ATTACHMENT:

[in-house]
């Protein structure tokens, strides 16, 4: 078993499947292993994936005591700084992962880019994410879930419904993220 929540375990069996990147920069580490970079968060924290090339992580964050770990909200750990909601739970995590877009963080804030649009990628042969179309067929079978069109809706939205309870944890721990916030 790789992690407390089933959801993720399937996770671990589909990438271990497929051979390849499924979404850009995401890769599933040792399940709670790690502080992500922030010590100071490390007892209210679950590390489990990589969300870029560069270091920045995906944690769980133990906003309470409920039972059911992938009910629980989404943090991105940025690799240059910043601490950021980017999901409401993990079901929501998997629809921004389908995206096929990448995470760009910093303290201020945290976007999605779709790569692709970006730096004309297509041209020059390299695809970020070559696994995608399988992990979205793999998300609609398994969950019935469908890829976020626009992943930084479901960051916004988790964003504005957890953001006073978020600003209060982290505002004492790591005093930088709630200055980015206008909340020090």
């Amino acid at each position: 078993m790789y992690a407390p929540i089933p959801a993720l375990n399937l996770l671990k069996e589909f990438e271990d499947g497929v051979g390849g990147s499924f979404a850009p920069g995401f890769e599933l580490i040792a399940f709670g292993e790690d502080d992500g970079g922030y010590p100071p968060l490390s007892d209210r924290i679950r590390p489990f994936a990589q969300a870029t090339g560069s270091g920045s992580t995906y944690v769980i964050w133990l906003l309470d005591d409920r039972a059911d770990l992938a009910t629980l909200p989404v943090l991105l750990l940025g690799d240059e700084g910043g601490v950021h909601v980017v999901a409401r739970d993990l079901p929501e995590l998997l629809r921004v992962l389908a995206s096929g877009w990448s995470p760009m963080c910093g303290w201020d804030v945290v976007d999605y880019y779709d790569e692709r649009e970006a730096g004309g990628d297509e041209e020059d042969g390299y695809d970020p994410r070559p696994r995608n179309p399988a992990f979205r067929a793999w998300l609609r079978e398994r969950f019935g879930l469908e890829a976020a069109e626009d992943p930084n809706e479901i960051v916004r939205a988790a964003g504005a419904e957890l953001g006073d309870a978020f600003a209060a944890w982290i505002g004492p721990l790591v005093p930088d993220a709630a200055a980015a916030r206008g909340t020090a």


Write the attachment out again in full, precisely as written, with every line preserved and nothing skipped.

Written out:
[in-house]
């Protein structure tokens, strides 16, 4: 078993499947292993994936005591700084992962880019994410879930419904993220 929540375990069996990147920069580490970079968060924290090339992580964050770990909200750990909601739970995590877009963080804030649009990628042969179309067929079978069109809706939205309870944890721990916030 790789992690407390089933959801993720399937996770671990589909990438271990497929051979390849499924979404850009995401890769599933040792399940709670790690502080992500922030010590100071490390007892209210679950590390489990990589969300870029560069270091920045995906944690769980133990906003309470409920039972059911992938009910629980989404943090991105940025690799240059910043601490950021980017999901409401993990079901929501998997629809921004389908995206096929990448995470760009910093303290201020945290976007999605779709790569692709970006730096004309297509041209020059390299695809970020070559696994995608399988992990979205793999998300609609398994969950019935469908890829976020626009992943930084479901960051916004988790964003504005957890953001006073978020600003209060982290505002004492790591005093930088709630200055980015206008909340020090």
């Amino acid at each position: 078993m790789y992690a407390p929540i089933p959801a993720l375990n399937l996770l671990k069996e589909f990438e271990d499947g497929v051979g390849g990147s499924f979404a850009p920069g995401f890769e599933l580490i040792a399940f709670g292993e790690d502080d992500g970079g922030y010590p100071p968060l490390s007892d209210r924290i679950r590390p489990f994936a990589q969300a870029t090339g560069s270091g920045s992580t995906y944690v769980i964050w133990l906003l309470d005591d409920r039972a059911d770990l992938a009910t629980l909200p989404v943090l991105l750990l940025g690799d240059e700084g910043g601490v950021h909601v980017v999901a409401r739970d993990l079901p929501e995590l998997l629809r921004v992962l389908a995206s096929g877009w990448s995470p760009m963080c910093g303290w201020d804030v945290v976007d999605y880019y779709d790569e692709r649009e970006a730096g004309g990628d297509e041209e020059d042969g390299y695809d970020p994410r070559p696994r995608n179309p399988a992990f979205r067929a793999w998300l609609r079978e398994r969950f019935g879930l469908e890829a976020a069109e626009d992943p930084n809706e479901i960051v916004r939205a988790a964003g504005a419904e957890l953001g006073d309870a978020f600003a209060a944890w982290i505002g004492p721990l790591v005093p930088d993220a709630a200055a980015a916030r206008g909340t020090a």